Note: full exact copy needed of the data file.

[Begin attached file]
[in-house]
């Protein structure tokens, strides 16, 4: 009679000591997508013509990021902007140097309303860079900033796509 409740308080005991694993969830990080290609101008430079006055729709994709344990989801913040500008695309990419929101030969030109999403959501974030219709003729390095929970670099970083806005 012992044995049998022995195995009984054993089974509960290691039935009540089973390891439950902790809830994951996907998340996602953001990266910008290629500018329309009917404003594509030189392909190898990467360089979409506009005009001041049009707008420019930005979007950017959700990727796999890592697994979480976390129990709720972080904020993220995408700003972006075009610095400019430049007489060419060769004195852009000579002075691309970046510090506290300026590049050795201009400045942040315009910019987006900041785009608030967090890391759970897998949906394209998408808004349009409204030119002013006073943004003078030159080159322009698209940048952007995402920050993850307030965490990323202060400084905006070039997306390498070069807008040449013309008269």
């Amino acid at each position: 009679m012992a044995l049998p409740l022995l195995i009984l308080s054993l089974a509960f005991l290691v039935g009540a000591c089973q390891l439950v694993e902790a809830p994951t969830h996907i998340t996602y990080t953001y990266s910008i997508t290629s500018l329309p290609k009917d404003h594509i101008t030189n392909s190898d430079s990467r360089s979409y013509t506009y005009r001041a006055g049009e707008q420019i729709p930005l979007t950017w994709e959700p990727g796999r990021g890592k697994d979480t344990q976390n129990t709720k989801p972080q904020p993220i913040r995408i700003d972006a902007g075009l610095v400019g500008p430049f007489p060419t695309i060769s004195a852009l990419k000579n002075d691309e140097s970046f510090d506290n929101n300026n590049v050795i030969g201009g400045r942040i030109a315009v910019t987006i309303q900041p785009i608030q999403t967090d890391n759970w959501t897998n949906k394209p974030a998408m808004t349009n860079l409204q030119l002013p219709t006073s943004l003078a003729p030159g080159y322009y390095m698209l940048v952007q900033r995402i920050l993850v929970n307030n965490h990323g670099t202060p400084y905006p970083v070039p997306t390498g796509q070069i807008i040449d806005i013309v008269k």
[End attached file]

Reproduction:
[in-house]
């Protein structure tokens, strides 16, 4: 009679000591997508013509990021902007140097309303860079900033796509 409740308080005991694993969830990080290609101008430079006055729709994709344990989801913040500008695309990419929101030969030109999403959501974030219709003729390095929970670099970083806005 012992044995049998022995195995009984054993089974509960290691039935009540089973390891439950902790809830994951996907998340996602953001990266910008290629500018329309009917404003594509030189392909190898990467360089979409506009005009001041049009707008420019930005979007950017959700990727796999890592697994979480976390129990709720972080904020993220995408700003972006075009610095400019430049007489060419060769004195852009000579002075691309970046510090506290300026590049050795201009400045942040315009910019987006900041785009608030967090890391759970897998949906394209998408808004349009409204030119002013006073943004003078030159080159322009698209940048952007995402920050993850307030965490990323202060400084905006070039997306390498070069807008040449013309008269």
């Amino acid at each position: 009679m012992a044995l049998p409740l022995l195995i009984l308080s054993l089974a509960f005991l290691v039935g009540a000591c089973q390891l439950v694993e902790a809830p994951t969830h996907i998340t996602y990080t953001y990266s910008i997508t290629s500018l329309p290609k009917d404003h594509i101008t030189n392909s190898d430079s990467r360089s979409y013509t506009y005009r001041a006055g049009e707008q420019i729709p930005l979007t950017w994709e959700p990727g796999r990021g890592k697994d979480t344990q976390n129990t709720k989801p972080q904020p993220i913040r995408i700003d972006a902007g075009l610095v400019g500008p430049f007489p060419t695309i060769s004195a852009l990419k000579n002075d691309e140097s970046f510090d506290n929101n300026n590049v050795i030969g201009g400045r942040i030109a315009v910019t987006i309303q900041p785009i608030q999403t967090d890391n759970w959501t897998n949906k394209p974030a998408m808004t349009n860079l409204q030119l002013p219709t006073s943004l003078a003729p030159g080159y322009y390095m698209l940048v952007q900033r995402i920050l993850v929970n307030n965490h990323g670099t202060p400084y905006p970083v070039p997306t390498g796509q070069i807008i040449d806005i013309v008269k």